Quinoa has gone mainstream.
Once the province of high-end chefs and health-food restaurants, this high-protein, gluten-free grain from the Andes Mountains has become a go-to ingredient for restaurateurs looking to satisfy a variety of different consumer needs.
Katie Adair Barnhart, owner of Adair Kitchen in Houston, said the seed’s high protein content gives it appeal to vegetarians looking to supplement their diets as well as to fans of lean protein who “have chickened out.”
She adds boiled and unseasoned quinoa to a salad of finely shredded kale, Parmesan cheese, dried unsweetened cranberries, feta cheese and sliced almonds tossed in a dressing of lemon and olive oil. The dish is $9.95, and Adair said she’s surprised by how well it's selling.
Chris Tomasso, chief marketing officer of First Watch, also was surprised at the success of the Quinoa Power Bowl that was introduced this past winter as a limited-time offering at the 105-unit breakfast-and-lunch chain.
The $8.29 dish is made with chicken, kale, carrots and house-roasted tomatoes. The Quinoa Power Bowl quickly became the chain’s top-selling lunch item, so First Watch held it over as part of its spring LTO lineup.
Seasons 52 also has brought quinoa back to its menu this spring as a side salad mixed with jícama, mint and cranberries for $3.29.
The rollout of the item marks the first time the Orlando, Fla.-based Darden Restaurants subsidiary has offered quinoa in a standalone dish, although a quinoa salad in some form or another has been part of its vegetarian tasting menu since last summer.
However, the 33-unit chain didn’t start using the grain's actual name on the menu until this past winter. When it first started offering quinoa last summer, Seasons 52 called it “grains of life,” since it wasn't yet well known to consumers.
“People know quinoa quite well now,” said Ricardo Zarate, chef of Mo-chica, an award-winning Peruvian cantina in Los Angeles. The menu includes a salad of quinoa, lettuce, heirloom tomatoes and cucumbers dressed in a vinaigrette spiked with a Peruvian chile called aji rocoto.
At Paiche, a new restaurant Zarate is opening this week [April 12] in Marina del Rey, Calif., he is boiling quinoa and then toasting half of it for textural contrast, and then combining it with sautéed mushrooms and mushroom mousse.
Gaining a wider audience
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For Zarate to say that his customers, Angelinos eating in Peruvian restaurants, are familiar with quinoa is one thing. But for Tomasso to say that First Watch customers are quickly growing accustomed to it is entirely another — signaling a more widespread acceptance of the grain.
“We have been blown away by the response to it, “ he said — so blown away, in fact, that Tomasso’s team started interviewing customers about why they were ordering it.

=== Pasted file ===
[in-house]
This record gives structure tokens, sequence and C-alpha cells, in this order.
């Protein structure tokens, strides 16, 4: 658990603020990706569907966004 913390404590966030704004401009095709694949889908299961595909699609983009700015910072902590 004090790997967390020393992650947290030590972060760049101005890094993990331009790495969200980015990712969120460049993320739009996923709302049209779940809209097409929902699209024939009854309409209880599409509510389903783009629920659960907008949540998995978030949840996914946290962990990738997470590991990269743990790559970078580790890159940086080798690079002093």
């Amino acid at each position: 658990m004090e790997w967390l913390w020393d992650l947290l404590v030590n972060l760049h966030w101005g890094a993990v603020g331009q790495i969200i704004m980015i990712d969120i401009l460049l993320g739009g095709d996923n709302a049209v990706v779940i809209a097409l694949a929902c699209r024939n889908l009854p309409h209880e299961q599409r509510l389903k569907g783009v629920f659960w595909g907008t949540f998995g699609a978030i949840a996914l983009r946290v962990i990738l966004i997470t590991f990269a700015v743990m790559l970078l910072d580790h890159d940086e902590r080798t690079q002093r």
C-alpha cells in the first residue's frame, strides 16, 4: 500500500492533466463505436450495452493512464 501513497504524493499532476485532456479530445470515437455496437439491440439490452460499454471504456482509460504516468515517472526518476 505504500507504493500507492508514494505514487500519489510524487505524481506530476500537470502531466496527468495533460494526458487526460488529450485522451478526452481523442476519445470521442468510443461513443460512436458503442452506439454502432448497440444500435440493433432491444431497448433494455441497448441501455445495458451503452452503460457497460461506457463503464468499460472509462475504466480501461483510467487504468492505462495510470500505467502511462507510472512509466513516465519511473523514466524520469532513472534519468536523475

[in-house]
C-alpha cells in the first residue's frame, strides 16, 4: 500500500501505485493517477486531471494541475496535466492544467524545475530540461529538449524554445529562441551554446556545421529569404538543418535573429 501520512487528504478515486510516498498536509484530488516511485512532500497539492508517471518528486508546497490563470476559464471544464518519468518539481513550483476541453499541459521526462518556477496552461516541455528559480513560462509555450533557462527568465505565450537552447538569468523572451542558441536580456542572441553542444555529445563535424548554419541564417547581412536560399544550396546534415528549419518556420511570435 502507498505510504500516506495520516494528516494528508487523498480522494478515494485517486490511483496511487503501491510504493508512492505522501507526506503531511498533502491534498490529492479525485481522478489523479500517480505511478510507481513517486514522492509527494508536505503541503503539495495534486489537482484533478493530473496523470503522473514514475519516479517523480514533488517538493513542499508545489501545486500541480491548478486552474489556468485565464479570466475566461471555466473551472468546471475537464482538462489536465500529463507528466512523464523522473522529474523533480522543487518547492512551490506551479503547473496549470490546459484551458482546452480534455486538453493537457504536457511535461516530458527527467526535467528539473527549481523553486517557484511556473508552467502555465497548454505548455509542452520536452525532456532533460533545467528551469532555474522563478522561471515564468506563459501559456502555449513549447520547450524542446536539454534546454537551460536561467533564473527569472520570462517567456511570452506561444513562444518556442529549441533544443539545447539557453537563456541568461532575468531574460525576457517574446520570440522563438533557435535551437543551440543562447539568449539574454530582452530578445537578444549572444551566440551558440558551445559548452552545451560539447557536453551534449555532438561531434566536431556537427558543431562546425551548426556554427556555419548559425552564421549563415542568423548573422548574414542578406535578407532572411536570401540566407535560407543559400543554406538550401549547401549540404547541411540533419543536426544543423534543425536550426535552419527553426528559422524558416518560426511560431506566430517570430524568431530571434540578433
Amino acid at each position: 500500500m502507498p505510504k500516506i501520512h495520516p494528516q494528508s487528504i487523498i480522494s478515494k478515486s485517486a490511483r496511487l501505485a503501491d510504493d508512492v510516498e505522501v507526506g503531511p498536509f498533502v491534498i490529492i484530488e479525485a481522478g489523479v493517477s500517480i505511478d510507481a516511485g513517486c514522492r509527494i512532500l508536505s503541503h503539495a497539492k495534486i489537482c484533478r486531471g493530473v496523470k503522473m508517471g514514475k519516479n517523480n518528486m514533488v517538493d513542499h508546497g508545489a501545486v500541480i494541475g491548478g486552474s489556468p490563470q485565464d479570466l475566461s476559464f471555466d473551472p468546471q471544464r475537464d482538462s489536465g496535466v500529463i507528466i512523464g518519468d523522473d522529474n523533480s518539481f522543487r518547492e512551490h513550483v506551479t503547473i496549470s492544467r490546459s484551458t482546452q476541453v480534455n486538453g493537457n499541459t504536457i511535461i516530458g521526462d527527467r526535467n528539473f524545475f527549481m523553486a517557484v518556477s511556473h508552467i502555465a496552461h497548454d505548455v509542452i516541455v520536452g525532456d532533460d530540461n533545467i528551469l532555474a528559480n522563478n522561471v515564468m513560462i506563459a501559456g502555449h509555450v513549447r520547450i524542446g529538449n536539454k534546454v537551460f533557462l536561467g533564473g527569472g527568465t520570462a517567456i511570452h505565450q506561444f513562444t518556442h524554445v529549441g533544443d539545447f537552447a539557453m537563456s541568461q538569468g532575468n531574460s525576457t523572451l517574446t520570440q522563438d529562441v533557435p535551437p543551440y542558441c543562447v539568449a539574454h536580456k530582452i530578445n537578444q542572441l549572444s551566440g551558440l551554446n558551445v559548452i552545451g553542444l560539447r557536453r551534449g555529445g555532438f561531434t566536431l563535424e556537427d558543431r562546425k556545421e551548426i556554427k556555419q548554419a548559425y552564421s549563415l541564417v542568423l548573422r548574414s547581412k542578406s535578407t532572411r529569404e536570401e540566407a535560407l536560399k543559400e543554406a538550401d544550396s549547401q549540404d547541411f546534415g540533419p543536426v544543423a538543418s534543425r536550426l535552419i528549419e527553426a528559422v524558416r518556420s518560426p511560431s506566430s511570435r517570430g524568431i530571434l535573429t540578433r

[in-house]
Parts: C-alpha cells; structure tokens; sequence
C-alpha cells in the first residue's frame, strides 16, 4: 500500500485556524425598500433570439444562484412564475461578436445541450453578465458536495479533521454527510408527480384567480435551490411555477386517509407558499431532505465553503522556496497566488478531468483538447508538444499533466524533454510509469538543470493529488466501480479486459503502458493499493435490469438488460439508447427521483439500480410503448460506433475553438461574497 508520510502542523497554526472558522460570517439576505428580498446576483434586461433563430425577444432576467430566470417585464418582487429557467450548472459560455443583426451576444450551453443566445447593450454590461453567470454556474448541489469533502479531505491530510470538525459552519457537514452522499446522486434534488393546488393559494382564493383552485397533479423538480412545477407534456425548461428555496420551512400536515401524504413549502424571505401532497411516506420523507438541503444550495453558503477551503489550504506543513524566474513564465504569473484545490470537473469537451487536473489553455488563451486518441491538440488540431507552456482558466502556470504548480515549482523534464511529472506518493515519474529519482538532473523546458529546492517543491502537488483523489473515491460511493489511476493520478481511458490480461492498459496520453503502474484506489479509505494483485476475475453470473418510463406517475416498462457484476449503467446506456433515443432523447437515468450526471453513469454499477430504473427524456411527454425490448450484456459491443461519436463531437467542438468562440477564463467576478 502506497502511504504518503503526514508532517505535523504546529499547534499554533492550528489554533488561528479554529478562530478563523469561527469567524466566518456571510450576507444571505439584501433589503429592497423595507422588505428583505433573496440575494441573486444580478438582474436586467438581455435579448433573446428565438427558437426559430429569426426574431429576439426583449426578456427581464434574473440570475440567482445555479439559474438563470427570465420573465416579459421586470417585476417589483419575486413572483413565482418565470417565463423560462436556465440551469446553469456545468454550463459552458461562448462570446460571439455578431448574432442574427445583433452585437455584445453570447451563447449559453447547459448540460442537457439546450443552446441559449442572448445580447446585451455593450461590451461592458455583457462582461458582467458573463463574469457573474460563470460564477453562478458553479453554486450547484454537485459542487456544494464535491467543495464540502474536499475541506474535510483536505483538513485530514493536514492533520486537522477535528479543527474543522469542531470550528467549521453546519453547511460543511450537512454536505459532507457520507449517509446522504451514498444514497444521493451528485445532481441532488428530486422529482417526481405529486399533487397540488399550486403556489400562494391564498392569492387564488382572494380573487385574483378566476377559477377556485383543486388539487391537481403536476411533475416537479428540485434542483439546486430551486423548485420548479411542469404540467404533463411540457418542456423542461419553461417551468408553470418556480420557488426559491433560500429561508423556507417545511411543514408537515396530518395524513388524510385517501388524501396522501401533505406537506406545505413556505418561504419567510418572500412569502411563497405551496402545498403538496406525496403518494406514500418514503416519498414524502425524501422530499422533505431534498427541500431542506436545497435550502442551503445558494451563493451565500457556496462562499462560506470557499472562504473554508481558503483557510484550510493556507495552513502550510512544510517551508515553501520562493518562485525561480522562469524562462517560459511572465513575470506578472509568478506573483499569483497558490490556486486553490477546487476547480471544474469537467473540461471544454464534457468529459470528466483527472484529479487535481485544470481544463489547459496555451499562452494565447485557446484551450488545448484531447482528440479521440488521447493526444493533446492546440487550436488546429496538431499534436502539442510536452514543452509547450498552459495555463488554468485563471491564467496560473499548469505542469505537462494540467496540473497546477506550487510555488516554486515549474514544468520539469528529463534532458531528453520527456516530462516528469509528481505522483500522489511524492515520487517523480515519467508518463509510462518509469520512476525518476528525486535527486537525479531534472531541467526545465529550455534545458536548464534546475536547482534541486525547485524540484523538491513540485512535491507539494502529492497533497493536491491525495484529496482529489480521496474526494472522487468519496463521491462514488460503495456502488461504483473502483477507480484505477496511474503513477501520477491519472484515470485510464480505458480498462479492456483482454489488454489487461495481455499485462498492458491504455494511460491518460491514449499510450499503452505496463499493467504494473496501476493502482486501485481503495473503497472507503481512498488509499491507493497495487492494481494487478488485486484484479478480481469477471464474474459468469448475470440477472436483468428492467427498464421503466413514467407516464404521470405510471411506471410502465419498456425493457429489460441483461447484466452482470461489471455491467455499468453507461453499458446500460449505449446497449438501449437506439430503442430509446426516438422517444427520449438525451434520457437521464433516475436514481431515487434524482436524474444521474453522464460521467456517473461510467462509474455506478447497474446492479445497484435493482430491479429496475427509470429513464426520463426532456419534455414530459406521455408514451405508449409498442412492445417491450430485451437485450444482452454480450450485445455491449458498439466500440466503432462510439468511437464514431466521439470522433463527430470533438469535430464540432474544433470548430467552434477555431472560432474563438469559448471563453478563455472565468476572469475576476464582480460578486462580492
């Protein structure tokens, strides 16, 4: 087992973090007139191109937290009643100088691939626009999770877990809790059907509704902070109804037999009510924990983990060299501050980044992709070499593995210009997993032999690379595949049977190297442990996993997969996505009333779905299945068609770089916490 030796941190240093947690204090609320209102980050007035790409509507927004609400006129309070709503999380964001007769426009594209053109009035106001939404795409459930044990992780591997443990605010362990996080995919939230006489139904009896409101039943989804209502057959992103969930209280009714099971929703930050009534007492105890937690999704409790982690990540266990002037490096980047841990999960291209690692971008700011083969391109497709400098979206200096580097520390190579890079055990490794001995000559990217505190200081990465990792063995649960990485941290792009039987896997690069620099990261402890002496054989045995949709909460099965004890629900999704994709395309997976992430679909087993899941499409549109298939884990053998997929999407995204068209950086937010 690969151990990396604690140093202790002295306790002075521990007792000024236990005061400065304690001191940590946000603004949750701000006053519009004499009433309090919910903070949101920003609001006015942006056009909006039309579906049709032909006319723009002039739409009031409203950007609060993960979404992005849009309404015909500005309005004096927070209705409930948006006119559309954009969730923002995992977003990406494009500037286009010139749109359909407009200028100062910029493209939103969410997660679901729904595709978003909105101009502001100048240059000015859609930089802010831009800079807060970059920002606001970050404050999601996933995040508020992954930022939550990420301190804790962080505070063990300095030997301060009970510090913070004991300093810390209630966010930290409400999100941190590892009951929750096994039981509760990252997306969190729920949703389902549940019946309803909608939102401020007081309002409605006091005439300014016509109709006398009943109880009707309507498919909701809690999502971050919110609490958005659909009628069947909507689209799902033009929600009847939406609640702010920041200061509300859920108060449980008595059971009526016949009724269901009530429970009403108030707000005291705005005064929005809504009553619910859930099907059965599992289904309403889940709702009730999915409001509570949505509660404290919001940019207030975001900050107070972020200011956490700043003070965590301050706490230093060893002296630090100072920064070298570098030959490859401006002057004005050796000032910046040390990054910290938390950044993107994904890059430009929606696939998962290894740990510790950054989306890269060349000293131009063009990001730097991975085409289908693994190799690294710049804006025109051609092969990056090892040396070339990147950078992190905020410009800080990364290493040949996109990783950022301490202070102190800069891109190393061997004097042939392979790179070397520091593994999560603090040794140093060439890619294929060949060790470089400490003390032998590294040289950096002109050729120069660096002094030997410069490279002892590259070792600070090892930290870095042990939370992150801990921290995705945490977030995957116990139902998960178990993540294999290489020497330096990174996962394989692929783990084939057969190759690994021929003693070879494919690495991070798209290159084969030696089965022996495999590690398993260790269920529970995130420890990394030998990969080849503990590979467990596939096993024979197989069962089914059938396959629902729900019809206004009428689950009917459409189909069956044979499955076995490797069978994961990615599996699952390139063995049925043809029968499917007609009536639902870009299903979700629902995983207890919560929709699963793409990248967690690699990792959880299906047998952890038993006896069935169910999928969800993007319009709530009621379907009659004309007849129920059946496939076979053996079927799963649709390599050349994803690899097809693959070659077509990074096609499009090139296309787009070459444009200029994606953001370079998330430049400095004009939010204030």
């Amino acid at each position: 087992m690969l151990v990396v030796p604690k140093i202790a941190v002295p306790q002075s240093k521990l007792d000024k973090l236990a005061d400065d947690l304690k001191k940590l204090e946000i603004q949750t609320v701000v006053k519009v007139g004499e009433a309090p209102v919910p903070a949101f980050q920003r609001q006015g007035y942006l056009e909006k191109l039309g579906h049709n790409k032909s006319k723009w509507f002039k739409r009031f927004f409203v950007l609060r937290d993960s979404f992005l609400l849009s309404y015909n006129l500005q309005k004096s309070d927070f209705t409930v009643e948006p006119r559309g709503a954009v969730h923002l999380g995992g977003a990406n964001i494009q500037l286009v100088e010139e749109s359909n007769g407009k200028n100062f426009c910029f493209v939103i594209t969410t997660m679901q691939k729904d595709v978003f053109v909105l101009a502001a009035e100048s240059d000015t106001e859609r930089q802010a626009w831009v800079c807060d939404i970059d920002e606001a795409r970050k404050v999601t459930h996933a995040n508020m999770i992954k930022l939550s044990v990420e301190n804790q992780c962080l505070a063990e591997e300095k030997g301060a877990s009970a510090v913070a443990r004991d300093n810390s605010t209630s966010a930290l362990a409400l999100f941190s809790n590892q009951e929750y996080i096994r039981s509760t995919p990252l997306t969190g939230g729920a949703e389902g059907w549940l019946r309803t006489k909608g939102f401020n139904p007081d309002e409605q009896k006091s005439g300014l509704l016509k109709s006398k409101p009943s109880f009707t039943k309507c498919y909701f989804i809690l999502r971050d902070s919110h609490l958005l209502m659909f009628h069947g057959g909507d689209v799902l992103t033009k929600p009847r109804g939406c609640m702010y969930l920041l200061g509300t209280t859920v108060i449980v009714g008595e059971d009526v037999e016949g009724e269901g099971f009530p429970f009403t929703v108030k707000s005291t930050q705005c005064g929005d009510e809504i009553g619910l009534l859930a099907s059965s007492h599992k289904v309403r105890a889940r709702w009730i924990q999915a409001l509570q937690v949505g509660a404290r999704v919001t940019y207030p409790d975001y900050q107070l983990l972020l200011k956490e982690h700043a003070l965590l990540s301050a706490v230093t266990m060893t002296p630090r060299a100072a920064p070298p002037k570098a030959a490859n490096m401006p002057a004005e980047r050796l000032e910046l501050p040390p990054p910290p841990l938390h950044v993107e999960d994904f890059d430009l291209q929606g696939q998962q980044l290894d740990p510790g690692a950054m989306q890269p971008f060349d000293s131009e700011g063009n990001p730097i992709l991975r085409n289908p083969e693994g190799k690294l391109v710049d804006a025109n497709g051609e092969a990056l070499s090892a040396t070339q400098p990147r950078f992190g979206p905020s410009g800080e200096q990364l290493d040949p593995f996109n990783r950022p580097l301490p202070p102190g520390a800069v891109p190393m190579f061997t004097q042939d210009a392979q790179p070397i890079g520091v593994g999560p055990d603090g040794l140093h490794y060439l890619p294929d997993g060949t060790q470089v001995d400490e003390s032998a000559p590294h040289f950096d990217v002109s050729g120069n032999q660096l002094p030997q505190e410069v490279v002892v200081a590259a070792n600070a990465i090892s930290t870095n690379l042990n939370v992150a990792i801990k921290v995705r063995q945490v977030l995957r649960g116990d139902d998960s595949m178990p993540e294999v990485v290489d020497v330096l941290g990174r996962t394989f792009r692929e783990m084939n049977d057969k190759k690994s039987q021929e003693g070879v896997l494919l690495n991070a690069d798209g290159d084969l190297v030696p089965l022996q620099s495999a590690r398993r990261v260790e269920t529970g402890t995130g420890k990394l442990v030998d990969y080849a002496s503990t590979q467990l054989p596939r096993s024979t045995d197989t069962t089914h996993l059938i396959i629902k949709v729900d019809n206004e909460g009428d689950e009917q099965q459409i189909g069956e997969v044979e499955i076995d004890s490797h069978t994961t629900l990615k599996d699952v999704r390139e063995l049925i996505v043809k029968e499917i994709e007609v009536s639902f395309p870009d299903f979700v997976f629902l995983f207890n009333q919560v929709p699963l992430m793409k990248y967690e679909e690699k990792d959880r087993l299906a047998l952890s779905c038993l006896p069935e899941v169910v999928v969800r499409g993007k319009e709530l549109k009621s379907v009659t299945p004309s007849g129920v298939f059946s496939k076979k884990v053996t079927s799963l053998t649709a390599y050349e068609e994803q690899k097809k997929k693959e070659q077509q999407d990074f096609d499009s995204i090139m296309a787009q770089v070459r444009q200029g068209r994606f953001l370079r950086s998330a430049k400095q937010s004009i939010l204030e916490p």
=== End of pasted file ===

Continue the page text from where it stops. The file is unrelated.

“Quinoa is obviously growing in popularity, but it’s also a little bit of an enigma to mainstream customers,” Tomasso said he found; his customers told him that they probably wouldn’t try it at home, but they trusted that First Watch wouldn’t offer them something that wasn’t good.
He said he brought friends into the restaurant who at first couldn’t pronounce it (it’s pronounced KEEN-wah) and who now order it regularly.
Gordon Biersch Brewery Restaurants added a kale-quinoa pilaf to the menus at its 34 restaurants earlier this year. Corporate executive chef Bill Heckler said the dish is out-performing the sweet ginger rice that it replaced.
“We’ve had nothing but raves, really,” He said. “It’s a nice change from having just a huge pile of starch on the plate.”
For the dish, quinoa is blanched and then cooked until the grains split, about 20 minutes. Then it’s drained and mixed with a julienne of raw kale and dried cranberries and tossed with a miso vinaigrette. It’s chilled, and heated to room temperature just before it's served.
Rob Newton, chef of Seersucker, in Brooklyn, N.Y., said among his customers, quinoa “is kind of where kale is. It’s healthy, it tastes good, it’s very good for you.”
Newton uses black quinoa from Colorado for his $12 salad. He cooks it in a rice cooker and tosses it in a vinaigrette of brown butter, mustard, vinegar and oil with toasted pecans. The salad also has roasted baby carrots and a poached egg.
Quinoa is also being used as a supplement to fritters and pancakes these days. Mary Sue Milliken, for example, won a contest on Top Chef Masters with her quinoa fritters.
The item is available at all three of her and Susan Feniger’s Border Grill locations — in Downtown Los Angeles; Santa Monica, Calif.; and at the Mandalay Bat Resort in Las Vegas — for $10.
For that dish she toasts raw quinoa for a few minutes in a dry pan and then simmers it in double the volume of water until the water’s absorbed. Then, she mixes it with flour, cotija cheese, salt and pepper, and then adds onions, chopped parsley, whole eggs and egg yolk. She fries the fritters and serves them with mayonnaise doctored with lime juice, a paste of Peruvian amarillo chiles and chopped Italian parsley.
Denis Zvekic, chef of Second Home in Denver adds cooked red quinoa to pancake batter as a lighter, more healthful alternative to typical pancakes. He tops them with mint and an apple butter made by cooking apples in apple whiskey. It’s on his breakfast and brunch menu for $12.
This article has been revised to reflect the following correction:
Correction: April 12, 2013 This article has been updated to reflect the current number of Seasons 52 locations.